Lost Land of the Iberian Lynx Tour
The Iberian lynx is not just the most endangered species of cat in the world but it is surely one of the most beautiful. Their golden-orange coats are dotted with numerous black spots. Watching one of Europes top predators emerge from the Spanish scrub and walk alongside a river where kingfishers, otters and common carp go about their normal lives is an unforgettable sight. The Iberian lynx was for many years thought to be beyond help, dwindling numbers and fewer and fewer protected areas in the south of Spain led to many people believing that the species could be lost forever. But then sightings were recorded by bird watchers from around a very special and seldom visited national park in Andalucia. With more and more sightings we decided to try our luck. Since then we have enjoyed 100% success, whilst the sightings are not guaranteed we have been blessed with unrivalled success and with our local guides and zoologist escort we imagine that this will continue into the future. This dedicated short-break to Sierra de Andujar National Park is a must for any wildlife or mammal watcher who wants to see what Europes last few areas of wilderness still harbour. As more and more people visit here for the lynx the amount of protection offered to this spotted predator is increasing; we are proud to be helping the Iberian lynx in its plight and hope that the species can one day be removed from the endangered list.
100% past success with lynx
Local expert biologist guides
Spotlighting for nocturnal animals
Over 10 reptile species can be seen
Watch thousands of migratory birds
Iberian lynx regularly seen close by
- Iberian Lynx
- Spanish Ibex
- Spanish Imperial Eagle
- Greater Flamingo
- Eurasian Otter
29/8/2000 - 3/9/2000
Type / Focus:
£1400 per person
£350 per person
4 persons (total) before tour runs
Sierra de Andujar National Park
On arrival at Malaga international airport, you will be met by your zoologist escort and your local biologist guide. We will then get transferred from the coast towards the hilly national park of Sierra de Andujar (~2.5 hours). This has become the leading destination for Iberian lynx watching and more sightings occur here than anywhere else. The drive north will take you past idyllic country villages as you head further and further into rural Spain. Along the way we will keep our eyes peeled for Spanish imperial eagles, European griffon vulture, black vultures, white & black storks and other birdlife that maybe soaring high in the skies riding the thermals. After we arrive at the accommodation, level – country hotel (Los Pinos Hotel) we will check in and have lunch before heading out to one of the two lynx view points. Like most wildlife the morning and late afternoons are the bets for lynx watching as they are most active in the cooler parts of the day. In fact the biggest question that your zoologist and local guides will face each day is which view point to try. There are two very good spots that offer the bets chances of seeing Iberian lynx and they are separated from each other by a couple of hours drive, so each morning or afternoon session we will pick one of these (based on recent sightings) and base ourselves there for a few hours of spotting. If the local conditions allow we may try our luck with a short spotlighting drive along some of the country roads after dinner to see if we can find some of the nocturnal wildlife, including garden dormouse, pygmy white-toothed shrew, ladder snakes, snub-nosed viper and of course the Iberian lynx.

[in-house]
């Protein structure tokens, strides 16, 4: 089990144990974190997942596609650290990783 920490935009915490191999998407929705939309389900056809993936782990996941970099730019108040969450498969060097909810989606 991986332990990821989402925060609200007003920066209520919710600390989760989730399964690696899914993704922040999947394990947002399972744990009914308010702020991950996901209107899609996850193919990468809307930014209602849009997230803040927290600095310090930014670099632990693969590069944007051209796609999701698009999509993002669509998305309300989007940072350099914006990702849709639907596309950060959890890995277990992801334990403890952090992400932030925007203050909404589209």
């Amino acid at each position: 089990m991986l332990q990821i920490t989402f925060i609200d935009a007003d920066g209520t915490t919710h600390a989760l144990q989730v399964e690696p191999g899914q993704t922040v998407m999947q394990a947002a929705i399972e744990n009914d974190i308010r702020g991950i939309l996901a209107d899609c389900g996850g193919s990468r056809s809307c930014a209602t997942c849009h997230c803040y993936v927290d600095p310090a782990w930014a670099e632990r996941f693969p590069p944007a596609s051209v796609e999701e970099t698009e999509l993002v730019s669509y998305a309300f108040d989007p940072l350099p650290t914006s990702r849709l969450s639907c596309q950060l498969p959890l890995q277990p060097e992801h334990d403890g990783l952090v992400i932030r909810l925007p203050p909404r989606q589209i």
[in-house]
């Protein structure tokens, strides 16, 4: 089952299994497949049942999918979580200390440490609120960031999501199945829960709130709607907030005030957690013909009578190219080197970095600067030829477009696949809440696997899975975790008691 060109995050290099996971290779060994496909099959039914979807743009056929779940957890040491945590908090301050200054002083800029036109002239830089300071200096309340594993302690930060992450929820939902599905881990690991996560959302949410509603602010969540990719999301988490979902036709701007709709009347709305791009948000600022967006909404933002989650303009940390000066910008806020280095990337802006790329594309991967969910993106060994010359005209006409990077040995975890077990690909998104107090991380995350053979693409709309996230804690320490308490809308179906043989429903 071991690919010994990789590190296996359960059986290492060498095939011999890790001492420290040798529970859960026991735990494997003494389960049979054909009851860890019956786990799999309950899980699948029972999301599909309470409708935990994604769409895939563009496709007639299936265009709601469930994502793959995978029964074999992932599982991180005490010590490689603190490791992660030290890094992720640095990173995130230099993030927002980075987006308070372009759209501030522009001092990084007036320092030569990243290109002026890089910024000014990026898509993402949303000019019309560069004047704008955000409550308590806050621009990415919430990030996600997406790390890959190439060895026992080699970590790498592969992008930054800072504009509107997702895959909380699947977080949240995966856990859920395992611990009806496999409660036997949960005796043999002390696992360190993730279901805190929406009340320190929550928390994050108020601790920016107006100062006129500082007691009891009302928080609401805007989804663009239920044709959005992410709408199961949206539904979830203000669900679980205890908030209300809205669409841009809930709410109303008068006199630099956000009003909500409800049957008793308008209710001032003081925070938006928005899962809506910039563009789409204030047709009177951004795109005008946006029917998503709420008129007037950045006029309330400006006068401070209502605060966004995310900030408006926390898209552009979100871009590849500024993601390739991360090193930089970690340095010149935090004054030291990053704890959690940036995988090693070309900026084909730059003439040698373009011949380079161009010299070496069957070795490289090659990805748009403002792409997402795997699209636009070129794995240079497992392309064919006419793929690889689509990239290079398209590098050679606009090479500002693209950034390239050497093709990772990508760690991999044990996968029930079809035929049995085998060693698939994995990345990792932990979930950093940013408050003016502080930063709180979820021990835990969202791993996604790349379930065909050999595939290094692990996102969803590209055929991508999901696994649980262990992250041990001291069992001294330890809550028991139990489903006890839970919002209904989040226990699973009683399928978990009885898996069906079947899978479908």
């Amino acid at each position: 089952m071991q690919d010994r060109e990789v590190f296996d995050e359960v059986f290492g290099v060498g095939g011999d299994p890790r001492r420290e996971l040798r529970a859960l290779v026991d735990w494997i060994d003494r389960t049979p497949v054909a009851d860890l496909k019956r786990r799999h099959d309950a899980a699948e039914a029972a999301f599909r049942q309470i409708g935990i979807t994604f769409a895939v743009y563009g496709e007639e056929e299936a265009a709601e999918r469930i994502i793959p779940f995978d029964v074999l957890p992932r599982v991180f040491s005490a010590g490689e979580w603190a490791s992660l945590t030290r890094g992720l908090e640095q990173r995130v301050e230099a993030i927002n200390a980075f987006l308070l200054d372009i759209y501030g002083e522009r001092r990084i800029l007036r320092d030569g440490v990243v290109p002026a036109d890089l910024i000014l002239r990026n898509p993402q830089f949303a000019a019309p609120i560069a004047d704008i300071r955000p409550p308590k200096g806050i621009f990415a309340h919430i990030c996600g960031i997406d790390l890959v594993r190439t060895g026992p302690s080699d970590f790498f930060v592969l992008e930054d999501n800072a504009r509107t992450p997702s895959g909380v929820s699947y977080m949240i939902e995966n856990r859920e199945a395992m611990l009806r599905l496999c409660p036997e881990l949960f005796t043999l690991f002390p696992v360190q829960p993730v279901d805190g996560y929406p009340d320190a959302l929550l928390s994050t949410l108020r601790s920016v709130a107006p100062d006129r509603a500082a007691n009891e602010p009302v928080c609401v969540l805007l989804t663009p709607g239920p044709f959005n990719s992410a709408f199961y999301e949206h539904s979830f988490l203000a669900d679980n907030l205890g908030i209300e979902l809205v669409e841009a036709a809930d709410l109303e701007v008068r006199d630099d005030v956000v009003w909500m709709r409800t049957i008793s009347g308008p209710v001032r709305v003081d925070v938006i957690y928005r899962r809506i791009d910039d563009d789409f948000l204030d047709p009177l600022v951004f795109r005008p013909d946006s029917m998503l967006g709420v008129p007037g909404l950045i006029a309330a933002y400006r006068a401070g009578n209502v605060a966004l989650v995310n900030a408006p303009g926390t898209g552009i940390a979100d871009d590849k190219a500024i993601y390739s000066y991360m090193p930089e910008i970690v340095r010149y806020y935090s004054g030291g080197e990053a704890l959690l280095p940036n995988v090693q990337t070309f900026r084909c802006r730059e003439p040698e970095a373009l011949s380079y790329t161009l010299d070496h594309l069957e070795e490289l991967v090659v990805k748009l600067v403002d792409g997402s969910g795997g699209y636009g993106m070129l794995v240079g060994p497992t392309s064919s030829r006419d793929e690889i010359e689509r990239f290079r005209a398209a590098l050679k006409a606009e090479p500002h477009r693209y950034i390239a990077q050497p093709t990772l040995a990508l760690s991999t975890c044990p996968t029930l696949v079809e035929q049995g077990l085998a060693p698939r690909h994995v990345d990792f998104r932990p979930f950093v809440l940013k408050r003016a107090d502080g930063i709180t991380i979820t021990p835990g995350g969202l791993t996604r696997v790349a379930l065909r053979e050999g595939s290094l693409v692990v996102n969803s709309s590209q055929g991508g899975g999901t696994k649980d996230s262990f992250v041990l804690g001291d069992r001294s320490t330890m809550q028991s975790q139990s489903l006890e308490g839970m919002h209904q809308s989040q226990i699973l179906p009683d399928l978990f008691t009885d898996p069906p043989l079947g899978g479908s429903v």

Sierra de Andujar National Park